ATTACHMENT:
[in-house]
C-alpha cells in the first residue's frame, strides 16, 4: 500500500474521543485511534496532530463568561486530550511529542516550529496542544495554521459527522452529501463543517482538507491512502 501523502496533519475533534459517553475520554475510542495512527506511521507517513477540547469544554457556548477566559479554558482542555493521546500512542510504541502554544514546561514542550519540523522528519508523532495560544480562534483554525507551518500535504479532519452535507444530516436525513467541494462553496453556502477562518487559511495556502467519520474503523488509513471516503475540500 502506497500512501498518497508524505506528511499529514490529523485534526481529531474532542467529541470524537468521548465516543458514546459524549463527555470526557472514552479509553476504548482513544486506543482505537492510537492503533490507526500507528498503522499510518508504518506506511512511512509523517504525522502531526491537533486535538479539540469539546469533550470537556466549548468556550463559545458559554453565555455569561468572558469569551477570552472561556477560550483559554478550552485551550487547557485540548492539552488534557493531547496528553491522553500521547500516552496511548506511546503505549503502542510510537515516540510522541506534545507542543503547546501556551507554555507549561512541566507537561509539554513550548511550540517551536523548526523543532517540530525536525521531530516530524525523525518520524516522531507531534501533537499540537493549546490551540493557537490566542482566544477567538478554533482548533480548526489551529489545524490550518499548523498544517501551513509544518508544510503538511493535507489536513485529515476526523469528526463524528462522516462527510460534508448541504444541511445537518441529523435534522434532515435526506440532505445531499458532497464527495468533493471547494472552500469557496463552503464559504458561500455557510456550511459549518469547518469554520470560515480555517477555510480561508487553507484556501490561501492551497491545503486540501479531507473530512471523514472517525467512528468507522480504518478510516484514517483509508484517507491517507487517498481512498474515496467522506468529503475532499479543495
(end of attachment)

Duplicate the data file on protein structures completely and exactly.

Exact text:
[in-house]
C-alpha cells in the first residue's frame, strides 16, 4: 500500500474521543485511534496532530463568561486530550511529542516550529496542544495554521459527522452529501463543517482538507491512502 501523502496533519475533534459517553475520554475510542495512527506511521507517513477540547469544554457556548477566559479554558482542555493521546500512542510504541502554544514546561514542550519540523522528519508523532495560544480562534483554525507551518500535504479532519452535507444530516436525513467541494462553496453556502477562518487559511495556502467519520474503523488509513471516503475540500 502506497500512501498518497508524505506528511499529514490529523485534526481529531474532542467529541470524537468521548465516543458514546459524549463527555470526557472514552479509553476504548482513544486506543482505537492510537492503533490507526500507528498503522499510518508504518506506511512511512509523517504525522502531526491537533486535538479539540469539546469533550470537556466549548468556550463559545458559554453565555455569561468572558469569551477570552472561556477560550483559554478550552485551550487547557485540548492539552488534557493531547496528553491522553500521547500516552496511548506511546503505549503502542510510537515516540510522541506534545507542543503547546501556551507554555507549561512541566507537561509539554513550548511550540517551536523548526523543532517540530525536525521531530516530524525523525518520524516522531507531534501533537499540537493549546490551540493557537490566542482566544477567538478554533482548533480548526489551529489545524490550518499548523498544517501551513509544518508544510503538511493535507489536513485529515476526523469528526463524528462522516462527510460534508448541504444541511445537518441529523435534522434532515435526506440532505445531499458532497464527495468533493471547494472552500469557496463552503464559504458561500455557510456550511459549518469547518469554520470560515480555517477555510480561508487553507484556501490561501492551497491545503486540501479531507473530512471523514472517525467512528468507522480504518478510516484514517483509508484517507491517507487517498481512498474515496467522506468529503475532499479543495